Picenian Pendants as Possible Sound-Tools: Towards a Pre-Roman Italic Soundscapey
Metal pendants, equipped with small chains, rings and other suspended pieces, are typical of the Picenian culture, which flourished in central Italy during the early Iron Age.
Picenians belonged to a group of Italic pre-Roman populations dwelling on the coasts of the Adriatic Sea, in approximately the same geographical region later named Picenum by the Romans. Their material culture is quite well known through the examination of a number of significant burial sites containing grave goods, which show a great diffusion and specialization of metallurgy and evidence of the manufacturing of weapons, armors and metallic ornaments, in particular fibulae and pendants.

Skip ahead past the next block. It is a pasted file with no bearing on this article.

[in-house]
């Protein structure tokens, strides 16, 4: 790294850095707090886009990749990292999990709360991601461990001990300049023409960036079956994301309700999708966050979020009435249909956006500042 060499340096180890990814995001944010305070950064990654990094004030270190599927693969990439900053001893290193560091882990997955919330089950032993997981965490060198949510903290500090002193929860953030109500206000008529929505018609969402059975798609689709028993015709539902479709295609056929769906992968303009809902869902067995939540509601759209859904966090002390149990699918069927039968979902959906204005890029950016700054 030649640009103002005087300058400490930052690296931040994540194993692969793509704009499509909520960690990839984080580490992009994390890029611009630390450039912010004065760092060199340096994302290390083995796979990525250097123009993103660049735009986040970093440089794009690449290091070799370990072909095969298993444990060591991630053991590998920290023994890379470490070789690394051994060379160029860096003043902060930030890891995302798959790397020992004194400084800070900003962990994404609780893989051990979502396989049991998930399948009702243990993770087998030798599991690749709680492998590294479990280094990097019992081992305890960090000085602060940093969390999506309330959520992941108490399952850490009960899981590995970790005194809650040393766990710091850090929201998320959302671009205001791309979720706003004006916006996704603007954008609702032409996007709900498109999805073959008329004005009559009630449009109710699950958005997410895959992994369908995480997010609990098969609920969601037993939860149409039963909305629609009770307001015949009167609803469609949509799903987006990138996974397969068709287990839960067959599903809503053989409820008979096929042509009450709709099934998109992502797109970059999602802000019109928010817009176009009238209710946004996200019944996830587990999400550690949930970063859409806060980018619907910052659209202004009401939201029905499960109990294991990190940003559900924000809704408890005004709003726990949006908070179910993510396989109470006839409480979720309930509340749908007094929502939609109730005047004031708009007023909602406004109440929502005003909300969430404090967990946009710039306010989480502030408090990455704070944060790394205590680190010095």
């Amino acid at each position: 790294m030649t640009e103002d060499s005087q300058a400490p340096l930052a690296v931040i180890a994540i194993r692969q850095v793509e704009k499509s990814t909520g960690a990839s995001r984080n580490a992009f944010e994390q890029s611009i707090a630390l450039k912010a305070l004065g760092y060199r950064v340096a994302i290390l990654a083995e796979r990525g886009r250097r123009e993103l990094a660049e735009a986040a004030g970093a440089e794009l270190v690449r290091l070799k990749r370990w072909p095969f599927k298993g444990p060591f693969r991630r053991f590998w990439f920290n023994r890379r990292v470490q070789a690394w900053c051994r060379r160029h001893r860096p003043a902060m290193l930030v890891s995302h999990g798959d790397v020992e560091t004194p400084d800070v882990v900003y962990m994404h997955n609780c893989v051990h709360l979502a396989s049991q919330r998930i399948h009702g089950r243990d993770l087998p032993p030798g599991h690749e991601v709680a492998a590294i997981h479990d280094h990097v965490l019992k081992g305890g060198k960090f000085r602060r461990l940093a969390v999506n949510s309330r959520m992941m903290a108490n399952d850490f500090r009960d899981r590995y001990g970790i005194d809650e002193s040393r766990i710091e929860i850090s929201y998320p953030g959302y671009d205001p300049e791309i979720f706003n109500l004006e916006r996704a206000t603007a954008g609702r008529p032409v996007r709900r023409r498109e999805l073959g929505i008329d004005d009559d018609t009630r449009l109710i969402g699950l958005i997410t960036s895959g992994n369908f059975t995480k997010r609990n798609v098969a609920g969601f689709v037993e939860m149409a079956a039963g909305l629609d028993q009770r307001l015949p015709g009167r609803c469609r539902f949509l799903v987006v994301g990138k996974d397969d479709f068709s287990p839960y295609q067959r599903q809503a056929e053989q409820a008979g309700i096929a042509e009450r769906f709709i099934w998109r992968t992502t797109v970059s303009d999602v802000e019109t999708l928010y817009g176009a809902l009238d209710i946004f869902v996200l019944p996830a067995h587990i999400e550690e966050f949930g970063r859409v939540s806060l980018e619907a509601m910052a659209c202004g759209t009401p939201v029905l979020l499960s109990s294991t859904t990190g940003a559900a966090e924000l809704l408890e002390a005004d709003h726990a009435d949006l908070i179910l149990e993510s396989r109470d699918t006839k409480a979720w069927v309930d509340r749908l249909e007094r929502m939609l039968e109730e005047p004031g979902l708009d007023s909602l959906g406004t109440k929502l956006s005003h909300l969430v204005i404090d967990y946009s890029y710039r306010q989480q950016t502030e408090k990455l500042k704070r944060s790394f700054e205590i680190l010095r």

This article is focused on the analysis of a number of Picenian pendants, and aims to provide an interpretation of these artifacts as sound-tools, probably not directly intended primarily for sound production, but certainly built with the secondary purpose of giving a characteristic sound when worn and shaken. A reasoned comparison with other similar artifacts from other cultures, such as several Iron Age cultures of the Adriatic region and Italic peninsula, suggests some clues concerning the real sound potential of these objects and their meaning as part of a broader cultural context.